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Ms Buck: The Secretary of State for Transport is responsible for the UK National Aviation Security Programme (NASP) which is administered by the Department for Transport (DfT). The NASP allocates legal responsibility for individual security measures to specific elements of the aviation industry and DfT inspectors monitor and enforce their compliance. The NASP is maintained in co-ordination with, and in addition to the work of, other control authorities particularly the Police, HM Revenue and Customs and the UK Immigration Service.
Mr. MacNeil: To ask the Secretary of State for Transport what assessment he has made of the ruling by the European Court of Justice in the case of Altmark Trans, with particular reference to its implications for (a) lifeline ferry services and (b) competitive tendering; and if he will make a statement. 
Dr. Ladyman: Our assessment is that the Altmark ruling does not affect the requirement for competitive tendering of these ferry services. We consider that the ruling would apply only where there is no specific EU legislation applying to the services in issue. The requirement to tender ferry services in Scotland stems from Council Regulation (EEC) No. 3577/92 on Maritime Cabotage which does apply to these ferry services.
Peter Law: To ask the Secretary of State for Transport how he intends to implement Paragraph 3.12 of the White Paper, Better Government for Wales" (Cm 6582), in respect of any bill he introduces in the current Session of Parliament. 
Derek Twigg: We intend to implement the Government's policy as stated in paragraph 3.12 of the White Paper Better Governance for Wales" Cm 6582. We are in discussion with the Assembly Government on the issues concerned.
Mr. Drew: To ask the Secretary of State for Transport if he will make a statement on the Government's response to the EU Commission's decision to start infraction proceedings against the UK in relation to the use of biofuels. 
Dr. Ladyman: We are confident that we have implemented the biofuels directive properly and in full. We will be responding to the European Commission shortly with a robust justification of our approach. As a result of Government support, sales of biofuels in the UK are now running at some 10 million litres a month, a 500 per cent. increase since this time last year.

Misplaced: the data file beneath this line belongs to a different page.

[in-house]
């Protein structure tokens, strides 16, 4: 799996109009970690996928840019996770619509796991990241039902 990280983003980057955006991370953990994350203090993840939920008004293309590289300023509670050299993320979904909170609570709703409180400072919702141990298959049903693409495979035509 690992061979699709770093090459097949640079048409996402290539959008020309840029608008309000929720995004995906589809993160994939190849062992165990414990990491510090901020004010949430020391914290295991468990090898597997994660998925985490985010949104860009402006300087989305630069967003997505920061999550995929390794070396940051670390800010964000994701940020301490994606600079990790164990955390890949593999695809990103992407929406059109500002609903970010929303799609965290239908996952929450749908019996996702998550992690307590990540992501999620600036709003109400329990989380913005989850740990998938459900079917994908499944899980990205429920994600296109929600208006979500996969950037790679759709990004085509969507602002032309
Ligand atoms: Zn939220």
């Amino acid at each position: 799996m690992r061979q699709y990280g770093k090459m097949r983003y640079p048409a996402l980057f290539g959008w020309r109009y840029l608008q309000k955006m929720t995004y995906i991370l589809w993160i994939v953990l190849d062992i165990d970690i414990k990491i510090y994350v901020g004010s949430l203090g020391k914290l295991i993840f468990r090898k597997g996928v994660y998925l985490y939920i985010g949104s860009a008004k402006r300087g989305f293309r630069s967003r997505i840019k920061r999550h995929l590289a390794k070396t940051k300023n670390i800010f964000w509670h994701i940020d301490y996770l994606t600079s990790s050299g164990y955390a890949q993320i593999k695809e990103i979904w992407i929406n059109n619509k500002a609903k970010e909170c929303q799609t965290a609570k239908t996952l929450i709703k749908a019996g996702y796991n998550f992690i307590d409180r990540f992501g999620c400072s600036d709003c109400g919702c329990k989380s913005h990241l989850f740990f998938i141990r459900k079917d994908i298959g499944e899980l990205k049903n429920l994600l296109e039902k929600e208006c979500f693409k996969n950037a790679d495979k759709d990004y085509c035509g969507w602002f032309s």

Mr. Hancock: To ask the Secretary of State for Transport what the cost per mile of operating bus services outside London has been in each year since 1997; and what estimate he has made of the cost for the next five years. 
Annual surveys of the bus and coach industry for each financial year show the cost per mile of operating local bus services in Great Britain outside London and the latest available data are given in the following table. There are no forecasts for future years.
12 Sept 2005 : Column 2417W
Mr. Hancock: To ask the Secretary of State for Transport how much money his Department has given to each local authority outside London towards the costof subsidising local bus services in each of the last three years; and what the budget is for the next three years. 
Derek Twigg: The Department's main grant to local authorities for the support of local bus services is Rural Bus Subsidy Grant (RBSG). Annual allocations of that grant to each authority are shown as follows:
|Bath and NE Somerset||208,878||216,957||225,464|
|Blackburn with Darwen||58,239||59,986||62,338|
|Brighton and Hove||||24,367||25,322|
|Isle of Wight||237,681||244,811||254,410|
|Redcar and Cleveland||84,311||86,840||90,245|
|Telford and the Wrekin||113,487||116,892||121,475|
|Tyne and Wear||122,439||128,645||133,689|
|Windsor and Maidenhead||75,487||95,812||99,569|
In addition to RBSG, we have awarded a total of £163million to some 400 local authority projects following success in Bus Challenge competitions held between 1998 and 2003. Many of these projects are still in receipt of funding. A full list of all Bus Challenge awards, showing the local authority involved, is available on the Department's website.
We will also be awarding a further sum, provisionally set at £20million over three years, to projects successful in a Kickstart" bus funding competition which is currently under way this summer. The authorities successful in this competition will be announced in the autumn.
Mr. Hancock: To ask the Secretary of State for Transport what estimate he has made of the cost of subsidised bus services for each (a) route and (b) miles for each local authority outside London in each of the last three years; and what forecast he has made of the cost of subsidising bus services in each of the next two years. 
Derek Twigg: The Department for Transport does not make annual estimates, or forecasts, of the costs for each local authority of subsidised bus services. However, in 2001 we commissioned a three-year research study of overall trends in the provision of such services, including changes in contract prices. The research report is on the Department's website.
Mr. Hancock: To ask the Secretary of State for Transport how many (a) commercially operated bus services and (b) subsidised routes have been operating in each local authority area outside London in each of the last three years; and what estimate he has made of the number which will operate in each of the next two years. 
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